Warm Socks

Pack plenty of socks. They can get wet. Cold, wet feet are not only uncomfortable, they’re dangerous. Buy quality socks if you can. We recommend merino wool socks for warmth and odor-resistance. Look for a blended material that includes nylon for durability and lycra for stretch.

A note about laundry: Some ships give you the option of a public laundry room. Others offer a laundry bag that you leave for the cabin steward. The latter is convenient but expensive. Adjust your sock and underwear allotment accordingly. Hand washing socks and underwear is another option to stretch your wardrobe and minimize what you pack.

Hat, Gloves, and Scarf

Pack:

  • Two pairs of waterproof gloves or mittens and glove liners if you like
  • A scarf or neck gaiter
  • A hat that’s warm and windproof

Your hat does not need to be a fleece-lined deerstalker. But it should cover your ears. There will be cold wind on the boat and the ice. Be prepared to stay warm.

Sunscreen

I’m serious. Pack high-SPF sunscreen and wear it. The ozone layer is at its thinnest above Antarctica, and the white snow and ice create significant glare.

antarctica-glacier

What (Else) to Pack for Antarctica

Camera

You are going to one of the most dramatic landscapes on earth. And it’s inhabited by penguins! Pack the best camera you own or can afford.

Binoculars

These are particularly useful for spotting whales and sea birds from the ship. A small, packable pair is best. If you don’t have a pair and are unsure about what to buy, check out REI’s Guide to Buying Binoculars, which includes specific advice based on use case.

Sunglasses

You’ll be visiting during the summer. The sun can be blazing on all that ice and snow. You don’t want headaches from constantly squinting, nor do you want to miss something spectacular. Sunglasses with polarized lenses are a great idea.

Backpack

For the Zodiac ride to shore, you need a lightweight daypack to store camera gear, binoculars, hats, and gloves. The last company I traveled with, A&K, gave these out with our parkas. A waterproof bag is best because Zodiacs can get wet.

Waterproof Camera Bag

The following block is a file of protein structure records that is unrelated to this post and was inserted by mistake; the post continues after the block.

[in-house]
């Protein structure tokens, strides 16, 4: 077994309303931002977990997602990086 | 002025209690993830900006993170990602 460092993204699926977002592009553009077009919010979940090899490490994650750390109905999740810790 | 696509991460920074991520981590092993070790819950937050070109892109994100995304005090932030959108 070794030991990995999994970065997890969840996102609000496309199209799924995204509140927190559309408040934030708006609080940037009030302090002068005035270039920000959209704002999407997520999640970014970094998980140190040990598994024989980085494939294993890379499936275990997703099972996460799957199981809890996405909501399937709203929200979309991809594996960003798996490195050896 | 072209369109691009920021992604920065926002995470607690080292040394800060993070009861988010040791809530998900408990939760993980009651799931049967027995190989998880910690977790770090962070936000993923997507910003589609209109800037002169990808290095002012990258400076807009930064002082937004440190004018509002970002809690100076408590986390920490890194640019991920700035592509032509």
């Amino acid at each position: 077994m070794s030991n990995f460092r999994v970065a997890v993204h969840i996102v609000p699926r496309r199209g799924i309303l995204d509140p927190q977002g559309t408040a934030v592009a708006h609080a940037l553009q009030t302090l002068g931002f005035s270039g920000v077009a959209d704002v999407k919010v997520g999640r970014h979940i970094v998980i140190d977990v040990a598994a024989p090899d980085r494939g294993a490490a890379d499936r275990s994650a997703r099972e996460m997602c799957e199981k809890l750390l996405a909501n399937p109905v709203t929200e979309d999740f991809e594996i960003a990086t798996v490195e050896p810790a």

This is good insurance in the event of a wet Zodiac ride. A heavy Ziploc bag works fine. Traditional expedition grade, roll-top dry bags are another option if you don’t want to invest in an expensive waterproof camera bag.

Seasickness Medication

If you’re prone to seasickness, bring whatever works. Some people swear by acupressure bands, others prefer scopalomine patches, Dramamine, or ginger. Bonine is a brand name, once per day, anti-nausea med that will not put you to sleep the way Dramamine can.

The Drake Passage between the tip of South America and the continent of Antarctica is the roughest stretch of ocean in the world. I’ve been incapacitated on crossings of the Drake and other times felt fine. Some of it depends on weather conditions and some on the ship’s stabilizers. You may get lucky and experience the Drake Lake. But come prepared for stormy seas.

Something to Read

You’ll have some days at sea. Assume that you won’t be seasick and pack a couple of good books. Some of the best adventure stories ever written take place in Antarctica. Endurance: Shackleton’s Incredible Voyage, by Alfred Lansing, is a classic.

I particularly recommend The Worst Journey in the World by Apsley Cherry-Garrard for his descriptions of a sledge journey during the Antarctic winter. Put it on your Kindle, though. The book’s the size of Moby Dick.

Renting Gear

Some Antarctic travel companies now offer the option of renting gear. You fill out an online form, and your selections are waiting for you onboard. It’s not cheap, but it keeps you from having to haul bulky rubber boots halfway around the world. Renting is less expensive than purchasing a range of new gear that you may never use again if you live in a warmer climate.

Renting gear is one strategy for packing light and keeping your bag to just a carry on, even when you take gear-heavy, expedition-grade trips. If your Antarctic explorations are part of a larger journey, then renting might make sense for you.

Before You Go

Unless you’re a research scientist, you’ll be traveling to Antarctica during the austral summer. Temperatures on the peninsula are in the 30-40°F range. Don’t forget:

  • A parka will be provided onboard your ship.
  • Insulated waterproof boots that reach at least mid-calf
  • Waterproof pants are essential
  • Warm socks, several pair
  • Wool is best for warm base layers
  • Hat, scarf & gloves
  • Seasickness medication
  • Consider renting the gear you need

And don’t forget sunscreen and sunglasses. The glare on the ice is intense.